12. Copy Solr cores:  DSpace installation creates a set of four empty Solr cores already configured.  Copy them from [dspace]/solr to the place where your Solr instance will discover them.  Start (or re-start) Solr.  For example:

    cp -R [dspace]/solr/* [solr]/server/solr/configsets
    [solr]/bin/solr restart

    You can check the status of Solr and your new DSpace cores by using its administrative web interface.  Browse to http://localhost:8983/ to see if Solr is running well, then look at the cores by selecting (on the left) Core Admin or using the Core Selector drop list.

  13. Create an Administrator Account:  Create an initial administrator account from the command line:

    [dspace]/bin/dspace create-administrator

  14. Initial Startup!  Now the moment of truth! Start up (or restart) Tomcat/Jetty/Resin.
    1. REST API Interface - (e.g.)
    2. OAI-PMH Interface - (e.g.)
    3. For an example of what the default backend looks like, visit the Demo Backend:

Installing the Frontend (User Interface)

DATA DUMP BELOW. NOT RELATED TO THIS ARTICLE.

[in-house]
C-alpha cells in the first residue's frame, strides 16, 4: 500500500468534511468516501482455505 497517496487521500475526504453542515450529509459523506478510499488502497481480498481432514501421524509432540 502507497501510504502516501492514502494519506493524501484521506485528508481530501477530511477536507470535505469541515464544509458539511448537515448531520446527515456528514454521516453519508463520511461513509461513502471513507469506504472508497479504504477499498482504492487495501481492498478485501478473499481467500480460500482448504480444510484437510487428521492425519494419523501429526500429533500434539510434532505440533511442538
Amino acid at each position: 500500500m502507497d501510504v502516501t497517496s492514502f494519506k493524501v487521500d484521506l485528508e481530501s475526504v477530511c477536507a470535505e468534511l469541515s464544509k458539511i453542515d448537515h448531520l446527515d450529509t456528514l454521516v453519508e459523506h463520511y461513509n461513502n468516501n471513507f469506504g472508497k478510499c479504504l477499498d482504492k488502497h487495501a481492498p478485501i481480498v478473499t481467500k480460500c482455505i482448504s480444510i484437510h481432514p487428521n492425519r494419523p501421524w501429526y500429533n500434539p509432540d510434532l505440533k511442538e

Work in progress (Feedback welcome)

These installation instructions are a work-in-progress.  They do NOT yet include production-ready installation scenarios for running the (Angular) frontend via production tools like PM2 or Passenger.  Feedback or improvements are welcome.

Frontend Requirements

UNIX-like OS or Microsoft Windows

  • UNIX-like operating system (Linux, HP/UX, Mac OSX, etc.) : Many distributions of Linux/Unix come with some of the dependencies below pre-installed or easily installed via updates.  You should consult your particular distribution's documentation or local system administrators to determine what is already available.
  • Microsoft Windows:  While DSpace can be run on Windows servers, most institutions tend to run it on a UNIX-like operating system.

Node.js (v10.x or v12.x)

  • Node.js can be found at  We recommend running a Long Term Support (LTS) version (latest is 12.x).  Non-LTS versions are not recommended.
  • Node.js is a Javascript runtime that also provides npm (Node Package Manager). It is used to both build and run the frontend.

Yarn (v1.x)

DSpace 7.x Backend (see above)

  • The DSpace Frontend cannot function without an installed DSpace Backend.  Follow the instructions above.
  • The Frontend and Backend need not be installed on the same server.  They may be installed on separate machines as long as the two machines can connect to one another via HTTP or HTTPS.